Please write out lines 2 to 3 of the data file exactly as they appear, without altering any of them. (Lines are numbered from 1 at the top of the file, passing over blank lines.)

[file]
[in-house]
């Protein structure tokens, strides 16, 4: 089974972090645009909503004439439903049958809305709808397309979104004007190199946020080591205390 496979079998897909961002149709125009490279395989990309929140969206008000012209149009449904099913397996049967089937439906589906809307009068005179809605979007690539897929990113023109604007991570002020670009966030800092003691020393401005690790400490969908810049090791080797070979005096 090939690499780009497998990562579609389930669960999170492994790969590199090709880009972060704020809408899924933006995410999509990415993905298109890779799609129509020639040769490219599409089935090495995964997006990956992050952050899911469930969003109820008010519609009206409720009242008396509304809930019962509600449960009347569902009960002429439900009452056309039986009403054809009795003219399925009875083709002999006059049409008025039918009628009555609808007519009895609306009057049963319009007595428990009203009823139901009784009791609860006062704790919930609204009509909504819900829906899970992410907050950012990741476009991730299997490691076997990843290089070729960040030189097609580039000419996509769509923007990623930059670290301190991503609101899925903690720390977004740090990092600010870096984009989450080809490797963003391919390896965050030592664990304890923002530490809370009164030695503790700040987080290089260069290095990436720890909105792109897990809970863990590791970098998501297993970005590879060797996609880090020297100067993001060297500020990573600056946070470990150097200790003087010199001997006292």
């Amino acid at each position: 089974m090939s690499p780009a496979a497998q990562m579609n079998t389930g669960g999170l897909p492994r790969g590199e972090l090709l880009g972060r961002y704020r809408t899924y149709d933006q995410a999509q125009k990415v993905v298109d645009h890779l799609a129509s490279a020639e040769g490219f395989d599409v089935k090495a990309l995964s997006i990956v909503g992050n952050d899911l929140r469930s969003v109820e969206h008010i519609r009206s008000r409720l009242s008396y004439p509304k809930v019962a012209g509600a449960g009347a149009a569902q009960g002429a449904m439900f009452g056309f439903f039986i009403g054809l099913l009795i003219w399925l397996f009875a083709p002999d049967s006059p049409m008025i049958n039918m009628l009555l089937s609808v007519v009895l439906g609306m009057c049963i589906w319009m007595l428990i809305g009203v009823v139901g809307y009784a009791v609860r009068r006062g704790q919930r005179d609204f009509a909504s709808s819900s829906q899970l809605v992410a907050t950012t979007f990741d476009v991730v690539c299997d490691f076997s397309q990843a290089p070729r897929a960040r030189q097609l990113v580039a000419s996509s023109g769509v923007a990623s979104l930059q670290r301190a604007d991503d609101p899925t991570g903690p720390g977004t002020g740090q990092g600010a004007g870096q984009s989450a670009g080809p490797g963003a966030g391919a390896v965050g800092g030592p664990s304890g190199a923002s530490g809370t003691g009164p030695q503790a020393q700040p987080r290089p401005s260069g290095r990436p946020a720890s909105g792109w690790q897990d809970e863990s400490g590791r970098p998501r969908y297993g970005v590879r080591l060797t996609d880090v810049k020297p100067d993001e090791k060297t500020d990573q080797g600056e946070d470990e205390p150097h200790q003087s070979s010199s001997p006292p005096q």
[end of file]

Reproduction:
């Protein structure tokens, strides 16, 4: 089974972090645009909503004439439903049958809305709808397309979104004007190199946020080591205390 496979079998897909961002149709125009490279395989990309929140969206008000012209149009449904099913397996049967089937439906589906809307009068005179809605979007690539897929990113023109604007991570002020670009966030800092003691020393401005690790400490969908810049090791080797070979005096 090939690499780009497998990562579609389930669960999170492994790969590199090709880009972060704020809408899924933006995410999509990415993905298109890779799609129509020639040769490219599409089935090495995964997006990956992050952050899911469930969003109820008010519609009206409720009242008396509304809930019962509600449960009347569902009960002429439900009452056309039986009403054809009795003219399925009875083709002999006059049409008025039918009628009555609808007519009895609306009057049963319009007595428990009203009823139901009784009791609860006062704790919930609204009509909504819900829906899970992410907050950012990741476009991730299997490691076997990843290089070729960040030189097609580039000419996509769509923007990623930059670290301190991503609101899925903690720390977004740090990092600010870096984009989450080809490797963003391919390896965050030592664990304890923002530490809370009164030695503790700040987080290089260069290095990436720890909105792109897990809970863990590791970098998501297993970005590879060797996609880090020297100067993001060297500020990573600056946070470990150097200790003087010199001997006292």
């Amino acid at each position: 089974m090939s690499p780009a496979a497998q990562m579609n079998t389930g669960g999170l897909p492994r790969g590199e972090l090709l880009g972060r961002y704020r809408t899924y149709d933006q995410a999509q125009k990415v993905v298109d645009h890779l799609a129509s490279a020639e040769g490219f395989d599409v089935k090495a990309l995964s997006i990956v909503g992050n952050d899911l929140r469930s969003v109820e969206h008010i519609r009206s008000r409720l009242s008396y004439p509304k809930v019962a012209g509600a449960g009347a149009a569902q009960g002429a449904m439900f009452g056309f439903f039986i009403g054809l099913l009795i003219w399925l397996f009875a083709p002999d049967s006059p049409m008025i049958n039918m009628l009555l089937s609808v007519v009895l439906g609306m009057c049963i589906w319009m007595l428990i809305g009203v009823v139901g809307y009784a009791v609860r009068r006062g704790q919930r005179d609204f009509a909504s709808s819900s829906q899970l809605v992410a907050t950012t979007f990741d476009v991730v690539c299997d490691f076997s397309q990843a290089p070729r897929a960040r030189q097609l990113v580039a000419s996509s023109g769509v923007a990623s979104l930059q670290r301190a604007d991503d609101p899925t991570g903690p720390g977004t002020g740090q990092g600010a004007g870096q984009s989450a670009g080809p490797g963003a966030g391919a390896v965050g800092g030592p664990s304890g190199a923002s530490g809370t003691g009164p030695q503790a020393q700040p987080r290089p401005s260069g290095r990436p946020a720890s909105g792109w690790q897990d809970e863990s400490g590791r970098p998501r969908y297993g970005v590879r080591l060797t996609d880090v810049k020297p100067d993001e090791k060297t500020d990573q080797g600056e946070d470990e205390p150097h200790q003087s070979s010199s001997p006292p005096q």